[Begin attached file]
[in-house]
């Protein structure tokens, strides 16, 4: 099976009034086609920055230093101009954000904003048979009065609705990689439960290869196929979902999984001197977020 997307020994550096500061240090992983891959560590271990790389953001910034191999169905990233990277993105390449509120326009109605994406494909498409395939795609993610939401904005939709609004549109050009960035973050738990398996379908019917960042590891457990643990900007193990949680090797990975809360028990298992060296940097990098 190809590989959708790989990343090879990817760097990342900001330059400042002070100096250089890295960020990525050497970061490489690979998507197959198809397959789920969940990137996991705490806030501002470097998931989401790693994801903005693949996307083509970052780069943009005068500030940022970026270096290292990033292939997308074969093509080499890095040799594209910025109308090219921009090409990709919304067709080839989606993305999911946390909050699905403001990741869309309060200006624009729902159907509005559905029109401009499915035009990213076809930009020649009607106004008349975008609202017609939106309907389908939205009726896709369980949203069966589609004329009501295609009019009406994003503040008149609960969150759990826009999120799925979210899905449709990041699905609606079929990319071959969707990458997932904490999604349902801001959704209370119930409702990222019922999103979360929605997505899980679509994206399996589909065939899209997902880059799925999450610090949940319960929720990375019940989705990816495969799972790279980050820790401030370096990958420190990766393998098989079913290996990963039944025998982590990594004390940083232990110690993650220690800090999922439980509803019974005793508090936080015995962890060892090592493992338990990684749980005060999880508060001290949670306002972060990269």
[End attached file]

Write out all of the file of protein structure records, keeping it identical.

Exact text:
[in-house]
């Protein structure tokens, strides 16, 4: 099976009034086609920055230093101009954000904003048979009065609705990689439960290869196929979902999984001197977020 997307020994550096500061240090992983891959560590271990790389953001910034191999169905990233990277993105390449509120326009109605994406494909498409395939795609993610939401904005939709609004549109050009960035973050738990398996379908019917960042590891457990643990900007193990949680090797990975809360028990298992060296940097990098 190809590989959708790989990343090879990817760097990342900001330059400042002070100096250089890295960020990525050497970061490489690979998507197959198809397959789920969940990137996991705490806030501002470097998931989401790693994801903005693949996307083509970052780069943009005068500030940022970026270096290292990033292939997308074969093509080499890095040799594209910025109308090219921009090409990709919304067709080839989606993305999911946390909050699905403001990741869309309060200006624009729902159907509005559905029109401009499915035009990213076809930009020649009607106004008349975008609202017609939106309907389908939205009726896709369980949203069966589609004329009501295609009019009406994003503040008149609960969150759990826009999120799925979210899905449709990041699905609606079929990319071959969707990458997932904490999604349902801001959704209370119930409702990222019922999103979360929605997505899980679509994206399996589909065939899209997902880059799925999450610090949940319960929720990375019940989705990816495969799972790279980050820790401030370096990958420190990766393998098989079913290996990963039944025998982590990594004390940083232990110690993650220690800090999922439980509803019974005793508090936080015995962890060892090592493992338990990684749980005060999880508060001290949670306002972060990269």